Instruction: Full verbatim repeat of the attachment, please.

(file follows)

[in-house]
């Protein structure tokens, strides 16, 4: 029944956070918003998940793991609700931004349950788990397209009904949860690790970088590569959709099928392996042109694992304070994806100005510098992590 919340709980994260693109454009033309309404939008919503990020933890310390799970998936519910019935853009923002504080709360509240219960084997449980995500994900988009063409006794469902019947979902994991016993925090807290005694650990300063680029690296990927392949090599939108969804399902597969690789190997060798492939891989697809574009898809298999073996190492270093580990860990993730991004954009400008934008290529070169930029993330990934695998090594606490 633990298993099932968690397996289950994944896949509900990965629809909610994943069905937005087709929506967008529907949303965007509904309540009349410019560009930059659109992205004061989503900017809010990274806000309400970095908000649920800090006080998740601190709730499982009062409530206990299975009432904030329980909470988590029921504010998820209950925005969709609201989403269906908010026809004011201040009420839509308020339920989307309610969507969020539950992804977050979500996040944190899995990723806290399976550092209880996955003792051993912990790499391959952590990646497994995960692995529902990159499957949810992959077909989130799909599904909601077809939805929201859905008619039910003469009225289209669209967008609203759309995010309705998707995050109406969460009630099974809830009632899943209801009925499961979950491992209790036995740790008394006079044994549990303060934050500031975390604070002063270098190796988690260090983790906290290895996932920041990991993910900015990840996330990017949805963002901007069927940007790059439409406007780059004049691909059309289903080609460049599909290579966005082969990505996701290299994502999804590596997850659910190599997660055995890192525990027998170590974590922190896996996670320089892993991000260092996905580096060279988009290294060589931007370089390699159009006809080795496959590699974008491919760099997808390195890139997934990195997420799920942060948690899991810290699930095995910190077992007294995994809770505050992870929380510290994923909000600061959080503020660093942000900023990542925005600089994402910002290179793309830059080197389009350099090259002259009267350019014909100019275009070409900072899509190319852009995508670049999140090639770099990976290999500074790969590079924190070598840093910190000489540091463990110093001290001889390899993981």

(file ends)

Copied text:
[in-house]
């Protein structure tokens, strides 16, 4: 029944956070918003998940793991609700931004349950788990397209009904949860690790970088590569959709099928392996042109694992304070994806100005510098992590 919340709980994260693109454009033309309404939008919503990020933890310390799970998936519910019935853009923002504080709360509240219960084997449980995500994900988009063409006794469902019947979902994991016993925090807290005694650990300063680029690296990927392949090599939108969804399902597969690789190997060798492939891989697809574009898809298999073996190492270093580990860990993730991004954009400008934008290529070169930029993330990934695998090594606490 633990298993099932968690397996289950994944896949509900990965629809909610994943069905937005087709929506967008529907949303965007509904309540009349410019560009930059659109992205004061989503900017809010990274806000309400970095908000649920800090006080998740601190709730499982009062409530206990299975009432904030329980909470988590029921504010998820209950925005969709609201989403269906908010026809004011201040009420839509308020339920989307309610969507969020539950992804977050979500996040944190899995990723806290399976550092209880996955003792051993912990790499391959952590990646497994995960692995529902990159499957949810992959077909989130799909599904909601077809939805929201859905008619039910003469009225289209669209967008609203759309995010309705998707995050109406969460009630099974809830009632899943209801009925499961979950491992209790036995740790008394006079044994549990303060934050500031975390604070002063270098190796988690260090983790906290290895996932920041990991993910900015990840996330990017949805963002901007069927940007790059439409406007780059004049691909059309289903080609460049599909290579966005082969990505996701290299994502999804590596997850659910190599997660055995890192525990027998170590974590922190896996996670320089892993991000260092996905580096060279988009290294060589931007370089390699159009006809080795496959590699974008491919760099997808390195890139997934990195997420799920942060948690899991810290699930095995910190077992007294995994809770505050992870929380510290994923909000600061959080503020660093942000900023990542925005600089994402910002290179793309830059080197389009350099090259002259009267350019014909100019275009070409900072899509190319852009995508670049999140090639770099990976290999500074790969590079924190070598840093910190000489540091463990110093001290001889390899993981």